Starbucks is the ultimate in differentiation. In fact, it’s built an empire on providing individualized, one-on-one product to any member of its clientele, no questions asked. Cute, young baristas (some with piercings, some without) hand out drinks with a smile, acting as if our order were the most important.
I think the public believes that education should also be like that. Every person in the classroom should be able to order his or her own specialized education. And it should come delivered with a smile and the certainty that your journey is more important than anyone else’s.
Today’s educational crossroads is both blessed and cursed to share the road with that of Generation S (otherwise known as the Starbucks generation). As teachers, we have grown tremendously by being reminded that each student is an individual with different needs and different skills. Howard Gardner explored multiple intelligences with just such a realization in mind.
But we in education are also pulled in the direction of standards and standardization, a movement that, while it is meant to ensure schools performing at least at the minimum, really maintains that minimum for all.
In other words, in the world of Starbucks, we are told that we need to cater to any student who walks into our room, regardless of their order, be it a Tall Chai Latte, a Grande Non-fat Hot Chocolate, a Blended Frap with Caramel, or a Venti Pumpkin Latte with Double Whip. But the standards, frankly, insist that we serve up the same tall coffee with half-and-half to each student.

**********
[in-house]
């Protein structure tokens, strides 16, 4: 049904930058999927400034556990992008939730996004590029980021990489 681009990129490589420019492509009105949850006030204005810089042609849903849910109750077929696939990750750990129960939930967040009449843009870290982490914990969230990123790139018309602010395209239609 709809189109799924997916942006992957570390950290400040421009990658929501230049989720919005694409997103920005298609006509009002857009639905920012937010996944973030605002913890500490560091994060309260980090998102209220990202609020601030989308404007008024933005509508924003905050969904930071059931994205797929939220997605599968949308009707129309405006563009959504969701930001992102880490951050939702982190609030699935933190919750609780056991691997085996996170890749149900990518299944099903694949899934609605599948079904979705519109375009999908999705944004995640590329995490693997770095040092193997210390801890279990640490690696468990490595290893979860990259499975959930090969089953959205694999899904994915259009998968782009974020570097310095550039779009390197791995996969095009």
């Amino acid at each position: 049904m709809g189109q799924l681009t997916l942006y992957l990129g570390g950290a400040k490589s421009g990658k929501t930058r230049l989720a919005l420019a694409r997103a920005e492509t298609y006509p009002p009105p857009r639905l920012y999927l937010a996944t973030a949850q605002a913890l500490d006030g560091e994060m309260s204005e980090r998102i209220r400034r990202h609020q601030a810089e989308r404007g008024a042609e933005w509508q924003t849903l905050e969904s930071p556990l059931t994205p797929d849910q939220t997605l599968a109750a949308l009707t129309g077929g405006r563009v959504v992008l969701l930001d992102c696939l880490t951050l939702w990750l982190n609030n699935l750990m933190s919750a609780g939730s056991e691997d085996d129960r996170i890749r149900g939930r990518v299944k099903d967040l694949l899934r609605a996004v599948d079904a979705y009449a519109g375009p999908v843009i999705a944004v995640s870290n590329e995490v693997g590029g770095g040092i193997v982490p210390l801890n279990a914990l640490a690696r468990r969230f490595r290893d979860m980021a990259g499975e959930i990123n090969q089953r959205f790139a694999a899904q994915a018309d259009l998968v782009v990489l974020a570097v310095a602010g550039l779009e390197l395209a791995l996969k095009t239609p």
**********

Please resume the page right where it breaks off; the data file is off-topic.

I’m not against the standards, mind you. In theory, I believe that schools do need that list of topics and skills that must be taught to every student regardless of county, economics, race, or religion. But we must have the flexibility to serve a more varied menu of lessons and skills.
We need to teach and assess 21st Century skills. We need to teach and assess critical-thinking. We need to teach and assess appreciation of our past, predicting our future, and improving our present. We need to teach and assess our students’ awareness of the world around them, and their ability to collaborate and function in that world.
There must be a balance. Not every beat of the day can or should be differentiated. It’s OK to have the same drink as your neighbor. It builds common memory, a universal language, and empathy. But it’s also vital to individualize for our students and for schools to be appreciated for their ability to differentiate.
It’s tough to blame teachers for not differentiating when so many are being lambasted for not achieving standards. These are two such incredibly different masters.
Many people use the words standards and differentiation like they are the answer to education’s woes. But in fact, they must be married together to really help achievement. And I’m not so sure that National Standards addresses this discrepancy (post to come).
Parents yell that teachers don’t know their kids, but they are off in their finger pointing. It is the tests that don’t care about their students, not the teachers. And these tests drive instruction, even more so if merit pay becomes tied to them.
On the other hand, schools yell that teachers don’t achieve the standards, didn’t get to this unit or that, yet demand to see evidence of differentiation as well.
The message is not clear from above. It is no wonder that the message is equally muddy in the classrooms, and that there are coffee grounds in the cup.